Jules Verne's Ideas Around His Novel, 20,000 Leagues Under The Sea...

Essay by quibble9College, UndergraduateA, March 2004

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"No science of behaviour can change the essential nature of man, even though both sciences yield technologies with a vast power to manipulate their subject matters" - Burrhus Frederic Skinner, Cumulative Record (Third Edition 1972) Chapter 1

"Power tends to corrupt and absolute power corrupts absolutely". John Emrich Edward Dalberg-Acton, Lord Acton Letter to Bishop Mendall Creighton, April 5,1887

Jules Verne predicted the future. He wrote his novels as a means to warn and inform a corrupt society. He realized that modern technology could further corrupt a society handled cautiously. In Verne's novels, he describes helicopters, modern weapons, movies with sound, television, submarines, and rocket ships; all of which had not been invented and some of which could be destructive to mankind. In 20,000 Leagues Under The Sea, the book follows a group aboard a submarine, who explore the depths of the ocean. The crew has their own set of rules and laws, which are not shared by the "corrupt society" on land.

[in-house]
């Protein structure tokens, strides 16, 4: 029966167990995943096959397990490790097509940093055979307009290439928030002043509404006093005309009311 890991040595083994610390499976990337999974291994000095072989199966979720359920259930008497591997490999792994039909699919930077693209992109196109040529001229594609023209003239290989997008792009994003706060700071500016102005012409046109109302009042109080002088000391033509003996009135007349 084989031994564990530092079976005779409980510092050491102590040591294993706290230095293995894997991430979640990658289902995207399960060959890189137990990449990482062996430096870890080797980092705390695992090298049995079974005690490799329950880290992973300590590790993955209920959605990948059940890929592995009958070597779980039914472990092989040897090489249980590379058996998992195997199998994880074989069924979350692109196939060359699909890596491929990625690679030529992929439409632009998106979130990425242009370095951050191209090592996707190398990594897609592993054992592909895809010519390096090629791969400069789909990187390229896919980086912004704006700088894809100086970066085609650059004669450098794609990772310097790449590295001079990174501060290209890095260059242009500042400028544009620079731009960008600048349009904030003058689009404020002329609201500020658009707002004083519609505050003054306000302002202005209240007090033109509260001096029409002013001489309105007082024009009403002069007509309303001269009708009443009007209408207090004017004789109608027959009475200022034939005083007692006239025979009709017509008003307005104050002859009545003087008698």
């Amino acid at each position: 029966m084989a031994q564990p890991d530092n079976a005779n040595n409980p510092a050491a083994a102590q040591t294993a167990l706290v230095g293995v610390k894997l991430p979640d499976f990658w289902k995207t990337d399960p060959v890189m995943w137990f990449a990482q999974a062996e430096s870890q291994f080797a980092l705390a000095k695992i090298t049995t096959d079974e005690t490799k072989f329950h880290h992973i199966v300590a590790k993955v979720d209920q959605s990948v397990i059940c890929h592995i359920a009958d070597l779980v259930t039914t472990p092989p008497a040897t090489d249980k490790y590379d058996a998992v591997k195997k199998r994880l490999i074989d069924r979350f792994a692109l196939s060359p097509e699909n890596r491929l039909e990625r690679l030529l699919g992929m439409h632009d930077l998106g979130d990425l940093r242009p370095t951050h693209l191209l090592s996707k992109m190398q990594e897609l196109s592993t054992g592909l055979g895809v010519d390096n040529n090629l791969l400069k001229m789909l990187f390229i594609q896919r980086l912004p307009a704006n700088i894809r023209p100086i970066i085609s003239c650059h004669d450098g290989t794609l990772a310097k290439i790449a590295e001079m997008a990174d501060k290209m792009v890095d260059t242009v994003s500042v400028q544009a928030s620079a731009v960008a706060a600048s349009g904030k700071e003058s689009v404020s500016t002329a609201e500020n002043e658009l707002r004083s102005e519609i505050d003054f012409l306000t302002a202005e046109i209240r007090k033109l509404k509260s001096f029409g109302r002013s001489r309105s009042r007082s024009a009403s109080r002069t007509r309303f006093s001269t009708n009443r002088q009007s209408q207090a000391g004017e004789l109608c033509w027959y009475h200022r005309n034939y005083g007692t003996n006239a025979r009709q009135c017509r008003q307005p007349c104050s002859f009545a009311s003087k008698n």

The novel describes a society that is corrupt, so a new one is created, aboard the Nautilus. The novel gives the reader two lessons, firstly on how the people must try to escape from any society that has become corrupt, and how anyone with absolute power becomes corrupt absolutely. These ideas are both shown from aboard the Nautilus throughout the novel.

Jules Verne wanted to get across his feelings on how society itself has becomes corrupt, and many people do not like the world we live in today. The novel centers on Captain Nemo. He commands the first submarine called the Nautilus that is powered by electricity and can stay under water for extremely long periods of time. There things were not possible when the book was written. The team hunting the Nautilus is lead by...